Natural history of human calicivirus infection: a prospective cohort study

Barry Rockx, Matty De Wit, Harry Vennema, Jan Vinjé, Erwin De Bruin, Yvonne Van Duynhoven, Marion Koopmans
Clinical Infectious Diseases 2002 August 1, 35 (3): 246-53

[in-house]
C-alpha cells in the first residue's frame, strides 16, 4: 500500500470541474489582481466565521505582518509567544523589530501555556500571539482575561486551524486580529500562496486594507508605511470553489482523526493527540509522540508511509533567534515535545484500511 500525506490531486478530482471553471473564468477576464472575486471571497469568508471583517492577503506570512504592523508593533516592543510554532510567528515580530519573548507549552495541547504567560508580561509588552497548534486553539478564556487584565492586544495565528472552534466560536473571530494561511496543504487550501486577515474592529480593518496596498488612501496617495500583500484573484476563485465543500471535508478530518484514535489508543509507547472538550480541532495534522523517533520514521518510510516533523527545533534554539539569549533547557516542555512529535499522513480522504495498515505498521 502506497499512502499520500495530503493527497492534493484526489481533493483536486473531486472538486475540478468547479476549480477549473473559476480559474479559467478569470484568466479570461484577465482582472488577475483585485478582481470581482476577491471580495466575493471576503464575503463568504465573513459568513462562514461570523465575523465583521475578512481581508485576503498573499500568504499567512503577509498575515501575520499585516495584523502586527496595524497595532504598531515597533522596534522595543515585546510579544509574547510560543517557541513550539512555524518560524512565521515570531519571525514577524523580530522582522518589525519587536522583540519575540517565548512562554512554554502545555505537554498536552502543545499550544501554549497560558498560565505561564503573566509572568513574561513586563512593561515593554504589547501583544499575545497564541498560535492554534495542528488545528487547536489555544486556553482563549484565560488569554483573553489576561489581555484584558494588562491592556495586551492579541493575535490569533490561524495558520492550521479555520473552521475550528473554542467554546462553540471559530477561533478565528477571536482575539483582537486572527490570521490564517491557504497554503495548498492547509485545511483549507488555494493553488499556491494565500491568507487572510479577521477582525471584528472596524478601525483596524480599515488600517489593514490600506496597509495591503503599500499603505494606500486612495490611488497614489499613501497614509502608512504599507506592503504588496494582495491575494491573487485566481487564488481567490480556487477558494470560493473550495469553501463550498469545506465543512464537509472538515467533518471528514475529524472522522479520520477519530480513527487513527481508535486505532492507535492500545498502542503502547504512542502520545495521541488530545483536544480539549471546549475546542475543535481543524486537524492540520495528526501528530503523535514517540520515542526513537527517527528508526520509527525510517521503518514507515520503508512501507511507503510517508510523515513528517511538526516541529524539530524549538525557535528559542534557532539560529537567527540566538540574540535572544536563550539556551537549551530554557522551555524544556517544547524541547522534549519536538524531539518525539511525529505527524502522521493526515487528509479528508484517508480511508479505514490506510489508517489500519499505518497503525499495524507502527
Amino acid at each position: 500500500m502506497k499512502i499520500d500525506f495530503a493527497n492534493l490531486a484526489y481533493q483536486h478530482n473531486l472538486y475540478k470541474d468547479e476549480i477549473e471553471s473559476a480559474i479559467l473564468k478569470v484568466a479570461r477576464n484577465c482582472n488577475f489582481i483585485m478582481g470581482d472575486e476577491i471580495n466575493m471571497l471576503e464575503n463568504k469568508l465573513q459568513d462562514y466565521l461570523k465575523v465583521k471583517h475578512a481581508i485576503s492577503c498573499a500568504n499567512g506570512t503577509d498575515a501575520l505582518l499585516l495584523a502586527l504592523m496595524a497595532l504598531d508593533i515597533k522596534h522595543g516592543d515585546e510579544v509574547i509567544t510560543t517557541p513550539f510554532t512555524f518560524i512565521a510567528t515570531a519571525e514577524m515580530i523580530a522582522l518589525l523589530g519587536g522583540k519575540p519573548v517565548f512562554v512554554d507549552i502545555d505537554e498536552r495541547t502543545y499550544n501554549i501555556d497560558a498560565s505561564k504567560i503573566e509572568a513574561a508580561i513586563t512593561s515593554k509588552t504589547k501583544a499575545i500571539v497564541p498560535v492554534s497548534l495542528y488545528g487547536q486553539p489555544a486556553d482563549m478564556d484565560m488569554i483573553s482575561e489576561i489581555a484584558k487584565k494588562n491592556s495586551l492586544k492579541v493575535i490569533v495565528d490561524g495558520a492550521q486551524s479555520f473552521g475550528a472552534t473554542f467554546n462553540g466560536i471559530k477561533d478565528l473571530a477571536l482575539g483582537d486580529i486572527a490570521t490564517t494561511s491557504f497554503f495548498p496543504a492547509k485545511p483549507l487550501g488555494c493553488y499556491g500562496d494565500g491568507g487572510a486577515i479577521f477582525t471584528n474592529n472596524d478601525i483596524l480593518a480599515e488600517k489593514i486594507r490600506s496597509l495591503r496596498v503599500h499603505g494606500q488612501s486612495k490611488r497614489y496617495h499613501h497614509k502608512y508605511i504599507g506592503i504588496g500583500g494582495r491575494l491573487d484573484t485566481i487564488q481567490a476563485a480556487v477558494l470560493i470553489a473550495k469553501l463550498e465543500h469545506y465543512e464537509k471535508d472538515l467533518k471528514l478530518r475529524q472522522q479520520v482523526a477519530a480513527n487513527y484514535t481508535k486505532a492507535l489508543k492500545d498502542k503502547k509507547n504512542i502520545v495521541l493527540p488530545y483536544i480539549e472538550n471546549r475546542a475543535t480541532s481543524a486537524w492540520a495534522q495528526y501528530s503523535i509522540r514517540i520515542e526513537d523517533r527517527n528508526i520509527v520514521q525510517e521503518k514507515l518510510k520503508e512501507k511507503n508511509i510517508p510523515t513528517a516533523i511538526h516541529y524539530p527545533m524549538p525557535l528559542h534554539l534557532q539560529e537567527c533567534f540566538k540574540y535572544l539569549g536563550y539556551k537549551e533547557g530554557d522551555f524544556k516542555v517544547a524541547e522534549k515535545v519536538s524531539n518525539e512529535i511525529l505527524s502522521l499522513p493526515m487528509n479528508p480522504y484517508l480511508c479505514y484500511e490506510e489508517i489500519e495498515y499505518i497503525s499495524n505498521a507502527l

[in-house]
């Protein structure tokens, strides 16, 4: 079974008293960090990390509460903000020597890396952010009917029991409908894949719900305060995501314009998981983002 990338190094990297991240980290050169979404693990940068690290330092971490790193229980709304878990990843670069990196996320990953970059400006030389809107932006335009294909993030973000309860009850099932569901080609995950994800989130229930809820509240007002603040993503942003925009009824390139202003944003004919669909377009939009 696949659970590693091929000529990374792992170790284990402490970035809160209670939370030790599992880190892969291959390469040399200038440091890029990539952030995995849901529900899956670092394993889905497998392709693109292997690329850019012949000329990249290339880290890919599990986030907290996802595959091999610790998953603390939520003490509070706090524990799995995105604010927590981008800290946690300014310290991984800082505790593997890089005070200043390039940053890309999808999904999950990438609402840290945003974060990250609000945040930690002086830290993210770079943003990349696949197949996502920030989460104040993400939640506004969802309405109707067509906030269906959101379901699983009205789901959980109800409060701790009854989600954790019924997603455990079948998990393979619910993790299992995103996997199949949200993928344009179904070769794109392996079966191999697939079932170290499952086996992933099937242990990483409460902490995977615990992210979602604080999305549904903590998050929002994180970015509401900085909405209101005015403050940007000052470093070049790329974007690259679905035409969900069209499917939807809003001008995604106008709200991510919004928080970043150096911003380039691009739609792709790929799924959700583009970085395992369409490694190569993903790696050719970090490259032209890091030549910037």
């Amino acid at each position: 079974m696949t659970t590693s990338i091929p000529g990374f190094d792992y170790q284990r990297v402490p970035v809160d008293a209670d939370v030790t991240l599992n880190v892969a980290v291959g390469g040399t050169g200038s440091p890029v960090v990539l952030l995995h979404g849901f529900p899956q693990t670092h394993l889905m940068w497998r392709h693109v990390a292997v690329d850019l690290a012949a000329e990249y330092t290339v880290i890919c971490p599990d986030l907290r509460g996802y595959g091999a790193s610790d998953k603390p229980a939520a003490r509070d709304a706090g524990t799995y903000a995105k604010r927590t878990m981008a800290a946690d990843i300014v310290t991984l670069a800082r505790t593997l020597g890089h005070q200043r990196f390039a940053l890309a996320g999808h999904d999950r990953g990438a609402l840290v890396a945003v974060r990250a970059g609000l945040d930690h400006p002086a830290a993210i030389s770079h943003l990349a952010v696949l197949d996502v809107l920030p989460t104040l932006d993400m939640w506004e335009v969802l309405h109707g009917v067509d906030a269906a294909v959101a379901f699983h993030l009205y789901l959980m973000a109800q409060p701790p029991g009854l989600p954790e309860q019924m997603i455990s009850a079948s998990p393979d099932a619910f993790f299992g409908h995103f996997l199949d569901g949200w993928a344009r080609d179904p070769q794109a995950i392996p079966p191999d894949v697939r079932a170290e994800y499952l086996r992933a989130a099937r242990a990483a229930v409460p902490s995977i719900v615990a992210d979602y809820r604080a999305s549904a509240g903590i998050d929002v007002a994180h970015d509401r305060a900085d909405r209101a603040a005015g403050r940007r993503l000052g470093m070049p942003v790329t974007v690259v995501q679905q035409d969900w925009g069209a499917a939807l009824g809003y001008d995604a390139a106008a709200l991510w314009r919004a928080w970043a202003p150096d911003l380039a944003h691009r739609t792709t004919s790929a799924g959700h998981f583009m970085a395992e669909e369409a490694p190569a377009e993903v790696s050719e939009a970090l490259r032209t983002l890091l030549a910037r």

We investigated the natural history of human Calicivirus infection in the community. Clinical information was obtained from 99 subjects infected with Norwalk-like viruses (NLV) and 40 subjects infected with Sapporo-like viruses (SLV) in a prospective, community-based cohort study. NLV infection was common in all age groups, whereas SLV infection was mainly restricted to children aged <5 years. Symptoms lasted for a median of 5 and 6 days for NLV and SLV infections, respectively. Disease was characterized by diarrhea during the first 5 days (87% of patients with NLV infection and 95% of patients with SLV infection) and vomiting on the first day (74% for NLV and 60% for SLV). Vomiting was less common in children aged <1 year (59% for NLV and 44% for SLV) than it was among children aged >/=1 year (>75% for NLV and >67% for SLV). Overall, NLV was detected in 26% of patients up to 3 weeks after the onset of illness. This proportion was highest (38%) for children aged <1 year. SLV shedding subsided after 14 days. These data show that the durations of disease and viral shedding of caliciviruses are longer than has been described elsewhere. Therefore, the impact of these infections may have been underestimated.

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